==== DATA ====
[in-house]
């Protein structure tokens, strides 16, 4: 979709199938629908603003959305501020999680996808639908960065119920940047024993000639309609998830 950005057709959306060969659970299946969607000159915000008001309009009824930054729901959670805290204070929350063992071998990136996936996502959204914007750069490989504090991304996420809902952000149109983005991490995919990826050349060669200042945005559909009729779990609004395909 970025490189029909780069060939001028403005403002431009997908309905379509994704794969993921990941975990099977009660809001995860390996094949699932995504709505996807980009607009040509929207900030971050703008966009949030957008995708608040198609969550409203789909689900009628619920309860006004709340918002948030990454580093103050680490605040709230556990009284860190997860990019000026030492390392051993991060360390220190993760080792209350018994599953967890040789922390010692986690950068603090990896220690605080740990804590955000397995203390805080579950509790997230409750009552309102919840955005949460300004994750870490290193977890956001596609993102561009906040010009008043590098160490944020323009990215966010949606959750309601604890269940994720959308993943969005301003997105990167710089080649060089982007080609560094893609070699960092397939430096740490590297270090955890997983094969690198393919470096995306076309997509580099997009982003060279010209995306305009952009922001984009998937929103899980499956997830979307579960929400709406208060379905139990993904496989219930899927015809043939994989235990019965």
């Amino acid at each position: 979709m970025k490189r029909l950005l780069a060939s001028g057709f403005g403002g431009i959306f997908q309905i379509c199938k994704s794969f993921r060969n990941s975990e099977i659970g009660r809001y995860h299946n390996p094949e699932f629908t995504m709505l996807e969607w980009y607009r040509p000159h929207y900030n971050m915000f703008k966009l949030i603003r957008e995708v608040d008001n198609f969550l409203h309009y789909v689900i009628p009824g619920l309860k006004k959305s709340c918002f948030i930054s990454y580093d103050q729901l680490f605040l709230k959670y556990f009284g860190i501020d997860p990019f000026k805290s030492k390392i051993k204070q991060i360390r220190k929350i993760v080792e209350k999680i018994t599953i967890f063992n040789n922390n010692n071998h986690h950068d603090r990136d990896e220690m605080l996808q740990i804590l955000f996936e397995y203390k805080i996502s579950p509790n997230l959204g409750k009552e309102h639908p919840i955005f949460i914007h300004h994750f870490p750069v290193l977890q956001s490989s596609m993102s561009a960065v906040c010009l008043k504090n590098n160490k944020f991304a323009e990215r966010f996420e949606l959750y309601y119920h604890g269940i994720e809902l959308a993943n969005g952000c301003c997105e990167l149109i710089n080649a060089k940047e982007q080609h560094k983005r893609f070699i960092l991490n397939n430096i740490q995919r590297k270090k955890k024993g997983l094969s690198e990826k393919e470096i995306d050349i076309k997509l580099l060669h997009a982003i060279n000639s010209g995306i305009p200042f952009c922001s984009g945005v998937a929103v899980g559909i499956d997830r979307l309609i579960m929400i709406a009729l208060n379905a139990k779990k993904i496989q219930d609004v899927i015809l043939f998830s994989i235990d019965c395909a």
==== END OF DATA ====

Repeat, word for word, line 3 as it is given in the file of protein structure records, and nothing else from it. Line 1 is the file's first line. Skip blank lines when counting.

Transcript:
């Amino acid at each position: 979709m970025k490189r029909l950005l780069a060939s001028g057709f403005g403002g431009i959306f997908q309905i379509c199938k994704s794969f993921r060969n990941s975990e099977i659970g009660r809001y995860h299946n390996p094949e699932f629908t995504m709505l996807e969607w980009y607009r040509p000159h929207y900030n971050m915000f703008k966009l949030i603003r957008e995708v608040d008001n198609f969550l409203h309009y789909v689900i009628p009824g619920l309860k006004k959305s709340c918002f948030i930054s990454y580093d103050q729901l680490f605040l709230k959670y556990f009284g860190i501020d997860p990019f000026k805290s030492k390392i051993k204070q991060i360390r220190k929350i993760v080792e209350k999680i018994t599953i967890f063992n040789n922390n010692n071998h986690h950068d603090r990136d990896e220690m605080l996808q740990i804590l955000f996936e397995y203390k805080i996502s579950p509790n997230l959204g409750k009552e309102h639908p919840i955005f949460i914007h300004h994750f870490p750069v290193l977890q956001s490989s596609m993102s561009a960065v906040c010009l008043k504090n590098n160490k944020f991304a323009e990215r966010f996420e949606l959750y309601y119920h604890g269940i994720e809902l959308a993943n969005g952000c301003c997105e990167l149109i710089n080649a060089k940047e982007q080609h560094k983005r893609f070699i960092l991490n397939n430096i740490q995919r590297k270090k955890k024993g997983l094969s690198e990826k393919e470096i995306d050349i076309k997509l580099l060669h997009a982003i060279n000639s010209g995306i305009p200042f952009c922001s984009g945005v998937a929103v899980g559909i499956d997830r979307l309609i579960m929400i709406a009729l208060n379905a139990k779990k993904i496989q219930d609004v899927i015809l043939f998830s994989i235990d019965c395909a």